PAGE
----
Having a connection to nature is a feeling that’s as old as the human race. Thousands of years ago, our ancestors lived in harmony with the land and relied on it for food, shelter and warmth. But as we’ve built more cities and created new technology, our connection to nature is no longer what it used to be.
Rediscovering that bond is a therapeutic practice, as presented in Hector Garcia and Francesc Miralles’ Forest Bathing: The Rejuvenating Practice of Shinrin Yoku. This book delves into the Japanese concept of forest bathing, providing helpful tips on how to embrace the natural world and building it into a positive mental health routine.
Continue reading “Forest Bathing: The Rejuvenating Practice Of Shinrin Yoku Review: Forging A Positive Mental Health Routine With Nature”
A cherry blossom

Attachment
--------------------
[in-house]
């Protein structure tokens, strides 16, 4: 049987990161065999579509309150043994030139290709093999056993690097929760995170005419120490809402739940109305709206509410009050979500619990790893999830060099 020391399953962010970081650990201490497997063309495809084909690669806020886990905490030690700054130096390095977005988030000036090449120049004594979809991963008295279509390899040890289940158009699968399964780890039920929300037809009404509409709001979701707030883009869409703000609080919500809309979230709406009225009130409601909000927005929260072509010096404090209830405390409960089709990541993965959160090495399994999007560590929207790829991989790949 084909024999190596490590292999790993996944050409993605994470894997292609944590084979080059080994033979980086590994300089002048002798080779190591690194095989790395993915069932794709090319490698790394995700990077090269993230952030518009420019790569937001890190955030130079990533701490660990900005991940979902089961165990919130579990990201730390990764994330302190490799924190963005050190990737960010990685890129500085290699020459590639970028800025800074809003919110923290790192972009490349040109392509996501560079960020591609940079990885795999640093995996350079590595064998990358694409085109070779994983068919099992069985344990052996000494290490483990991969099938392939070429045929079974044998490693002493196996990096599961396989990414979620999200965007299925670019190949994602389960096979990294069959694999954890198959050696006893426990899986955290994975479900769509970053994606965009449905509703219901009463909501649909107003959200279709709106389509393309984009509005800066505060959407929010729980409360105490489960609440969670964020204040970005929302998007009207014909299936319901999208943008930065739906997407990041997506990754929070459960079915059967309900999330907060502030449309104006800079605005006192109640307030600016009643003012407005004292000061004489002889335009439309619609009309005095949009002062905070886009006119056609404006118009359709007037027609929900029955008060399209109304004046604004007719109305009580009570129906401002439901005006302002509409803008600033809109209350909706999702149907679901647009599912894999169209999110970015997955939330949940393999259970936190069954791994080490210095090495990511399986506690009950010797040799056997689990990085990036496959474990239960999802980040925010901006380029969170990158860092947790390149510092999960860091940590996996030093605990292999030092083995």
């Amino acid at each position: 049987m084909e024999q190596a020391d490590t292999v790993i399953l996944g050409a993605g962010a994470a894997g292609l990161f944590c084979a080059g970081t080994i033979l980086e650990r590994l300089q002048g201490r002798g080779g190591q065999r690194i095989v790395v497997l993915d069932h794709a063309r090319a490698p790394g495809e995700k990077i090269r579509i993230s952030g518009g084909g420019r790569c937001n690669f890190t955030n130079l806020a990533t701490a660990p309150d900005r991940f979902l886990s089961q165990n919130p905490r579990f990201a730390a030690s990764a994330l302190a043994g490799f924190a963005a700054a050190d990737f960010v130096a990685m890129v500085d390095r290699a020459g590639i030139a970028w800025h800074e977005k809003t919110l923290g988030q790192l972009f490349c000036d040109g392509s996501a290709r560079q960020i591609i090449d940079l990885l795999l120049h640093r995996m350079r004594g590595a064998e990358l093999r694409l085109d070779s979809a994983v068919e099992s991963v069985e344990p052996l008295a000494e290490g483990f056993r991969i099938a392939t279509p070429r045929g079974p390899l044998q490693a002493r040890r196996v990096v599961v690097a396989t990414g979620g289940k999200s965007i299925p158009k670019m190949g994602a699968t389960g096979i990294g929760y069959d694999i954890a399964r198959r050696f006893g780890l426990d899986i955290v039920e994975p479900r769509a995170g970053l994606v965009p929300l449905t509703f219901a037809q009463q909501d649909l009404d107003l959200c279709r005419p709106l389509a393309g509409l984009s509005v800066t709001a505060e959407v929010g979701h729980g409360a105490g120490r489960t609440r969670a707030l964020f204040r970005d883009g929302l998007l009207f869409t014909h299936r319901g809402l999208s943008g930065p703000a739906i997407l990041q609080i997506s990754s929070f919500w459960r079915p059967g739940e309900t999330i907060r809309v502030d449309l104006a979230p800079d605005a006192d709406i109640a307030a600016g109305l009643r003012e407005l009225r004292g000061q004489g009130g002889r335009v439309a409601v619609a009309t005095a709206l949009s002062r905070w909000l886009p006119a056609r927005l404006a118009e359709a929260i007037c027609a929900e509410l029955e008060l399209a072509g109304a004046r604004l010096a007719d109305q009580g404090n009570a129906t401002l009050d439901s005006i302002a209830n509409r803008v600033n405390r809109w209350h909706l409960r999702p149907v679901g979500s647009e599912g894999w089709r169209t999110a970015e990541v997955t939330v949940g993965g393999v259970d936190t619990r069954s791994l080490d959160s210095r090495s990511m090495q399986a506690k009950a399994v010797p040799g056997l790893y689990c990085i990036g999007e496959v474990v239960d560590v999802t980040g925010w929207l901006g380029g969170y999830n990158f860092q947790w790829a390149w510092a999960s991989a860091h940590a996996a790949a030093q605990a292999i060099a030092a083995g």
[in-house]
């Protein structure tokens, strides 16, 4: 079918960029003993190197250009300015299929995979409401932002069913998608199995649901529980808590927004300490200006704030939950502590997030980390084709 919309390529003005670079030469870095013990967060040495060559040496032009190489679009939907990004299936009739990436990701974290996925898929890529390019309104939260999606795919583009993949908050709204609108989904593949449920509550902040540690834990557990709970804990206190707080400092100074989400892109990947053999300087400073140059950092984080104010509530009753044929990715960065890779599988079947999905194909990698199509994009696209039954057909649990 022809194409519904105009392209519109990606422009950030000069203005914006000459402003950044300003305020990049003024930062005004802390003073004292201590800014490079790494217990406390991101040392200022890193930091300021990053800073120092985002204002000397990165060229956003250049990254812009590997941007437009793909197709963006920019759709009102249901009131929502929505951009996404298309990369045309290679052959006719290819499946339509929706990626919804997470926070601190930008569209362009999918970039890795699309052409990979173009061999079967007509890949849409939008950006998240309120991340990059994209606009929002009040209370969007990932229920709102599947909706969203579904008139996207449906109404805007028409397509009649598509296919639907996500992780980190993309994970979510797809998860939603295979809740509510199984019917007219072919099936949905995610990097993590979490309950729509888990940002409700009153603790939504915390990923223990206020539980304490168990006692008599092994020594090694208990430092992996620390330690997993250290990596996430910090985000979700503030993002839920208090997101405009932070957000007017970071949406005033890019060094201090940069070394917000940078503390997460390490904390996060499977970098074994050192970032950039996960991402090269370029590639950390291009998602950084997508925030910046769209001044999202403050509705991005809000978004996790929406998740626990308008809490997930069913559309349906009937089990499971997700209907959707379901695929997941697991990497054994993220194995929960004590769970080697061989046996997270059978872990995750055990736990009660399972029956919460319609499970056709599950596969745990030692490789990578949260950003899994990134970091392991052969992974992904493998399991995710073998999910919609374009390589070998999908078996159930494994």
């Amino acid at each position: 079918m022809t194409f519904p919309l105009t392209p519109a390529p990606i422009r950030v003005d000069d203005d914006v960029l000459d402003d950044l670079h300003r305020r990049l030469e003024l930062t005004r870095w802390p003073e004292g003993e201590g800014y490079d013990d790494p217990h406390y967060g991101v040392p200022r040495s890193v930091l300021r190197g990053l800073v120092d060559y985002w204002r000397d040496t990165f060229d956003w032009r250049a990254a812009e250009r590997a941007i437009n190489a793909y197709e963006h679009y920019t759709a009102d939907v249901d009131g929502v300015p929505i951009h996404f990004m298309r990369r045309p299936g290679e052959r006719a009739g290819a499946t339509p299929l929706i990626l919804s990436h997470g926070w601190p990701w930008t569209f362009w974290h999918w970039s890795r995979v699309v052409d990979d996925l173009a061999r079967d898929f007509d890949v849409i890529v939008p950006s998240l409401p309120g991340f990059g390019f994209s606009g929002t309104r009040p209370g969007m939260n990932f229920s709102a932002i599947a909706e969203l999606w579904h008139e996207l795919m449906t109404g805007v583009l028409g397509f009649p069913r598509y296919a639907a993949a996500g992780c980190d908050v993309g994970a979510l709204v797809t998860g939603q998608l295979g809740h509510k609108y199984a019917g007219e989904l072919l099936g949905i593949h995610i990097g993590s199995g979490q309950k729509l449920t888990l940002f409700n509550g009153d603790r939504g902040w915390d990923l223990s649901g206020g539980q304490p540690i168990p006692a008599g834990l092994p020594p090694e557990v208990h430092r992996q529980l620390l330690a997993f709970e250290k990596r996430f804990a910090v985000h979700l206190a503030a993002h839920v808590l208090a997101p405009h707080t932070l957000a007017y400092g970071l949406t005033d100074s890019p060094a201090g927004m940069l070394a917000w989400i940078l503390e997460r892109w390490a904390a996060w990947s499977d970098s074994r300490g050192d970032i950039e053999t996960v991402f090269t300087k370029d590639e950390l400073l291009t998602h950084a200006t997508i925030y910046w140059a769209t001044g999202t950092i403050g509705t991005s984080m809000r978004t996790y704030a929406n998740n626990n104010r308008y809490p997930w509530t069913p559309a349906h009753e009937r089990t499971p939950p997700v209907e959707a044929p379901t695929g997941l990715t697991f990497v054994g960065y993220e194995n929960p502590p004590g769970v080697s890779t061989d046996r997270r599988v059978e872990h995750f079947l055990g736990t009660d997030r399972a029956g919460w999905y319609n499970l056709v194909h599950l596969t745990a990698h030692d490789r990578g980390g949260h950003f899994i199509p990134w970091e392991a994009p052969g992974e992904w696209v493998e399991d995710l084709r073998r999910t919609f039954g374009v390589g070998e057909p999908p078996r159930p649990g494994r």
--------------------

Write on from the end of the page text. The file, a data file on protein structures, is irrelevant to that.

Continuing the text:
precious as mental health
must be treated with care
Discovering new hobbies is a great technique for developing a positive mental health routine and in my case it’s been sake. Since setting off on my journey into the world of nihonshu, I’ve found it’s been a positive experience during times of poor mental health and I wanted to share four ways in which it’s helped.
Continue reading “4 Ways In Which Sake Has Helped My Mental Health”
Talking about mental health is important. Whether you’re feeling down or suffer from a mental health disorder like anxiety, talk about it openly with someone you trust. Every culture has their own way of addressing mental health, and Japan has many kinds of wellness concepts. Ikigai, wabi sabi and kintsugi are some of the most well-known examples.
A Japanese concept that I like to apply towards my own mental health is kika sai. Far from being some revolutionary new form of mindfulness, it’s just something I’ve made up. But I think the principles can be applied to all forms of mental health positivity. Continue reading “What is A Kika Sai Mentality?”